Outpatient has given me a strange sort of confidence boost and slap in the face all at once. After many weeks, and many contemplative conversations (not to mention getting on meds), I’ve sort of woken up from my depression fog. The colors and happiness in the world are coming into focus, and actually seem within reach. By getting out of bed, driving to the hospital, and spending a significant amount of time with the sole intent of bettering myself, I feel productive and proud of myself for the first time in ages. I’m accomplishing something that is difficult but necessary, and I’m doing it because I am worth it. After months of a downward spiral, I’ve finally gained the motivation to start fixing my life, one baby step at a time. This isn’t to say that I haven’t gone over the mistakes that I’ve made. I look at the things I am learning, the skills I am building, and see all the times I should have used them. Throughout my depression I’ve broken a lot of trust, hurt many feelings, and pushed away a lot of wonderful people. Some of it I can fix, but others I’ll just have to learn from. Acceptance is a major part of healing, especially when there’s a mental illness involved, so accepting my mistakes and letting go of my self-hatred have been essential during my time in outpatient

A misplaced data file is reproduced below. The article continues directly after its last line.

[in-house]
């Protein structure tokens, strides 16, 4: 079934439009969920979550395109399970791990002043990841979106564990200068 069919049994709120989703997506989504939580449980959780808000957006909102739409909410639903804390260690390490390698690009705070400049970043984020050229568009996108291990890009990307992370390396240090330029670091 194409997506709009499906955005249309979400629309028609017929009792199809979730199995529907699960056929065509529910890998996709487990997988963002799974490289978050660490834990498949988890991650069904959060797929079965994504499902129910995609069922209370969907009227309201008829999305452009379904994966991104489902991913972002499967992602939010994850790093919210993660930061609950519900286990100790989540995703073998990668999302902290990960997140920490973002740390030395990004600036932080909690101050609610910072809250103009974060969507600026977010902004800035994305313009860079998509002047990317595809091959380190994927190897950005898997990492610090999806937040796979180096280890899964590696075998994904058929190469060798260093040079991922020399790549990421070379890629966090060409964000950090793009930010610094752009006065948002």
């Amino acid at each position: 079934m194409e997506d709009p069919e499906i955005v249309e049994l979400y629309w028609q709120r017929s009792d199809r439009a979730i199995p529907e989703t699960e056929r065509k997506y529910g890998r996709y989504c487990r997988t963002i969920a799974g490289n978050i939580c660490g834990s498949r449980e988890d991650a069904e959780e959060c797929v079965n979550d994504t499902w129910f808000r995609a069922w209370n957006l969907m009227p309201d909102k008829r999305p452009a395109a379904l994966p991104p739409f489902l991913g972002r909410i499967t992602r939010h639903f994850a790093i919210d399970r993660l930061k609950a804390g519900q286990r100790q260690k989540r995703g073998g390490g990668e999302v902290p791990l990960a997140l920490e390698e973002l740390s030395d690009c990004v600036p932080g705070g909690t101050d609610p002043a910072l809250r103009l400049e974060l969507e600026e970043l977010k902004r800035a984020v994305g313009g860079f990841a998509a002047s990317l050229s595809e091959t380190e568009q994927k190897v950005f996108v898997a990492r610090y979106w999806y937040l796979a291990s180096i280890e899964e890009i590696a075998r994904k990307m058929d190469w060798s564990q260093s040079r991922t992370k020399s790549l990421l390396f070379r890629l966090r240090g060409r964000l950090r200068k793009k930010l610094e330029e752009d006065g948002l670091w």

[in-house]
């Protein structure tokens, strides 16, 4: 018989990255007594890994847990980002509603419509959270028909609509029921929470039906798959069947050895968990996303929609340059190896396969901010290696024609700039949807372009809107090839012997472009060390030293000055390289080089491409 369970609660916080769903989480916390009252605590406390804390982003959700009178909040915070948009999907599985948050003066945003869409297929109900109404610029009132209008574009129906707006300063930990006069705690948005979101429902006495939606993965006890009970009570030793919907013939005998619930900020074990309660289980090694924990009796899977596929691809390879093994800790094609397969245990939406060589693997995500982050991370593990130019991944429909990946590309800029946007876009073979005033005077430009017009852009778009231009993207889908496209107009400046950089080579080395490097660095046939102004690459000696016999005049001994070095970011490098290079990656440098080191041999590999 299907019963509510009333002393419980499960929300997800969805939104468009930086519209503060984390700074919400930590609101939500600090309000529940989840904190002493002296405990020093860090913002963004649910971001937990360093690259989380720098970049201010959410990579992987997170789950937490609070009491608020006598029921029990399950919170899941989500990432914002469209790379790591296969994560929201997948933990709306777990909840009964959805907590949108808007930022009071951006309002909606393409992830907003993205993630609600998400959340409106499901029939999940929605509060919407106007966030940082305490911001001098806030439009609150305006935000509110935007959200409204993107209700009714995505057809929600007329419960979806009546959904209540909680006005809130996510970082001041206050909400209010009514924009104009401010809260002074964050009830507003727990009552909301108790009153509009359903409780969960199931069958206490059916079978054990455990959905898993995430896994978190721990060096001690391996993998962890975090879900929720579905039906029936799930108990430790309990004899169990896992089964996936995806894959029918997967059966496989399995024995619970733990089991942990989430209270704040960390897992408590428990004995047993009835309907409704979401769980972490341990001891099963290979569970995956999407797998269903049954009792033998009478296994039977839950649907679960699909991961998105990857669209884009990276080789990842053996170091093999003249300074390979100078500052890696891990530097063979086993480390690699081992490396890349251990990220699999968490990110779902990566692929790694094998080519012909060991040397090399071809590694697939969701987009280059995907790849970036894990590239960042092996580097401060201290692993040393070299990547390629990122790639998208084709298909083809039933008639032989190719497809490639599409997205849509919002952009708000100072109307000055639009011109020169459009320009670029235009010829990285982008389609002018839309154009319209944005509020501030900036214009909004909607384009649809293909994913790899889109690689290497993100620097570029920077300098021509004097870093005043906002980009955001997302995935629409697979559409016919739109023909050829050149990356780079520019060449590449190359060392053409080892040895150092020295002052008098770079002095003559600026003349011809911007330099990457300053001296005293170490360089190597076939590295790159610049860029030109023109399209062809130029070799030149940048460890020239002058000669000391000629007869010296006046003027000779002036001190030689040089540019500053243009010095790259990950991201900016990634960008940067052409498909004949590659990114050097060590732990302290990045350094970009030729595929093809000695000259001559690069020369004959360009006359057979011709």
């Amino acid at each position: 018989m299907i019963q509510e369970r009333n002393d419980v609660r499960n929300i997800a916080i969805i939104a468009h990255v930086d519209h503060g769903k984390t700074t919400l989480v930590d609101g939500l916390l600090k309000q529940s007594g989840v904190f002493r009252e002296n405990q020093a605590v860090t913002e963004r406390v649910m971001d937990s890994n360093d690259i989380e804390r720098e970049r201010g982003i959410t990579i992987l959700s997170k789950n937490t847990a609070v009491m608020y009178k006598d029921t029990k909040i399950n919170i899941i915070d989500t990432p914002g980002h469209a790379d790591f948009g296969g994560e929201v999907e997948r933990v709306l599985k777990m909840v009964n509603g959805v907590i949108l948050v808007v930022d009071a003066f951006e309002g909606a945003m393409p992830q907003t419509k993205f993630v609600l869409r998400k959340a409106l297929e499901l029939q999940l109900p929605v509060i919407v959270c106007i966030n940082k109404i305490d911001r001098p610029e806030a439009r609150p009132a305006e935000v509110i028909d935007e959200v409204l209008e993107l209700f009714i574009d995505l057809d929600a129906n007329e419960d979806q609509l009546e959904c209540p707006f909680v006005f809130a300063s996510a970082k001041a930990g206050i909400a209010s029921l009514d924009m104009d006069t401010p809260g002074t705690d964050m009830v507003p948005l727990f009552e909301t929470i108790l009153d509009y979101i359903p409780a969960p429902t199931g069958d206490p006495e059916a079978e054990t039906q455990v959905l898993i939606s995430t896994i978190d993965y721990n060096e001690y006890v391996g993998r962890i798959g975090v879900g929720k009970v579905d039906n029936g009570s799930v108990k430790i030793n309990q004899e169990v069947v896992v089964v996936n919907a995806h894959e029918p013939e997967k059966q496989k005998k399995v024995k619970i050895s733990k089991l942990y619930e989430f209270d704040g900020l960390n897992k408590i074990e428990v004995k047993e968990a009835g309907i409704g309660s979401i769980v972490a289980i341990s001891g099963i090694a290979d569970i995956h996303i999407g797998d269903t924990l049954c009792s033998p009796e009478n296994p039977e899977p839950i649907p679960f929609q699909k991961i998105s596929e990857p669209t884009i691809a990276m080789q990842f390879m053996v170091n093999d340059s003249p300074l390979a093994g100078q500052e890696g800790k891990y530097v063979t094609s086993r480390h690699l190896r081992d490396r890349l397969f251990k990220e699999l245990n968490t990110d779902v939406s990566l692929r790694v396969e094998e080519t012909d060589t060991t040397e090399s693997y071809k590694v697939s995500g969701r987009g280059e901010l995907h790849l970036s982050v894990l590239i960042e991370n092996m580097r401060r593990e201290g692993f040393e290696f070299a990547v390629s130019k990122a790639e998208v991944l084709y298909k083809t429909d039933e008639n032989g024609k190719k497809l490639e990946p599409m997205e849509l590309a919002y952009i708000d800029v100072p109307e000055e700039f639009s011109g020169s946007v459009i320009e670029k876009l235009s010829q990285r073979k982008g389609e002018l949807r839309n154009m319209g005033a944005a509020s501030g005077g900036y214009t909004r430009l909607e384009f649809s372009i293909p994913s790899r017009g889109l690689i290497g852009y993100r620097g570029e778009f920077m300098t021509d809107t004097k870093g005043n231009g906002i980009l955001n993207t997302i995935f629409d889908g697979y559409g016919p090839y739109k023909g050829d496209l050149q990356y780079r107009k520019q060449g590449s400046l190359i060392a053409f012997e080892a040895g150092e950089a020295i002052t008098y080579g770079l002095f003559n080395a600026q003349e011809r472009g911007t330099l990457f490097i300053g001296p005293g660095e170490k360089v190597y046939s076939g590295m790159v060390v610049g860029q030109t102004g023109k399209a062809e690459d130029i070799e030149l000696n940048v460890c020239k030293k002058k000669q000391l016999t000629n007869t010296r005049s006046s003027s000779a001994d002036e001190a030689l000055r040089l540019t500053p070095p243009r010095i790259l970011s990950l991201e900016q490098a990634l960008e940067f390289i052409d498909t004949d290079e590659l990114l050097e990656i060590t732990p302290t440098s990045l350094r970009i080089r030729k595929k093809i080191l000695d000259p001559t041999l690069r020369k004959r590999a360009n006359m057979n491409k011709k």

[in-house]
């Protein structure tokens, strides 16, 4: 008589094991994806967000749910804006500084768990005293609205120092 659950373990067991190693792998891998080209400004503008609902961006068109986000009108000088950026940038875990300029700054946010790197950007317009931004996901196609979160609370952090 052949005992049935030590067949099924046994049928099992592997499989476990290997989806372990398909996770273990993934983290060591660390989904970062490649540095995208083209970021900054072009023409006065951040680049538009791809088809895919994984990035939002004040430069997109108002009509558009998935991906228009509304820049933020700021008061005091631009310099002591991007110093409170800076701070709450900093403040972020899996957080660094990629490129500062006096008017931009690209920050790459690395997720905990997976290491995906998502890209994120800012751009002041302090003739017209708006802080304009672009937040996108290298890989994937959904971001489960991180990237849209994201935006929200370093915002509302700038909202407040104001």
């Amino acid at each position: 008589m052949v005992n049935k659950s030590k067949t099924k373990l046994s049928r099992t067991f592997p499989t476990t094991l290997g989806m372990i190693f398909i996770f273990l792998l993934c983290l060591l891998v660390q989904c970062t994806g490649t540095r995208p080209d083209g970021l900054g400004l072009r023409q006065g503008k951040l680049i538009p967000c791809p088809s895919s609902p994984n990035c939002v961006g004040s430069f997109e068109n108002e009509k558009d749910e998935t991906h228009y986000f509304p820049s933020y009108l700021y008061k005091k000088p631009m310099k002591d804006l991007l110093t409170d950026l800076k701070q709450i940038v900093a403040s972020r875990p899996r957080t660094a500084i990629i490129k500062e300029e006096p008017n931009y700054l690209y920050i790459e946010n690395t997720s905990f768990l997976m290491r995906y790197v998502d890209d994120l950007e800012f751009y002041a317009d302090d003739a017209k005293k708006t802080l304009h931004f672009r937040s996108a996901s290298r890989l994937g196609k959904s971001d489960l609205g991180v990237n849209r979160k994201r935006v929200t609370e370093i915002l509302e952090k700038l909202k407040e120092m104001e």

I know no matter how much I describe it, there will always be people who don’t understand outpatient, or why I needed it. Depression is an invisible illness, and a lot of people have trouble accepting that, especially when treatment is expensive and/or intense. But, for the people who are reading this and learning about my experience in outpatient, I hope what you take away from this blog post is that you never know how deeply treatment can effect and help someone, so please do not judge it. Anytime anyone admits to having a problem and commits to fixing it, they are taking a fundamental step toward recovery. So remember that recovery takes time, and looks different for each person. I don’t know how long my recovery will take, and I don’t know how long I will be on meds, or struggle with depression, but I do know this: I am a strong person, I deserve to be happy, and I’m glad I chose to go to outpatient.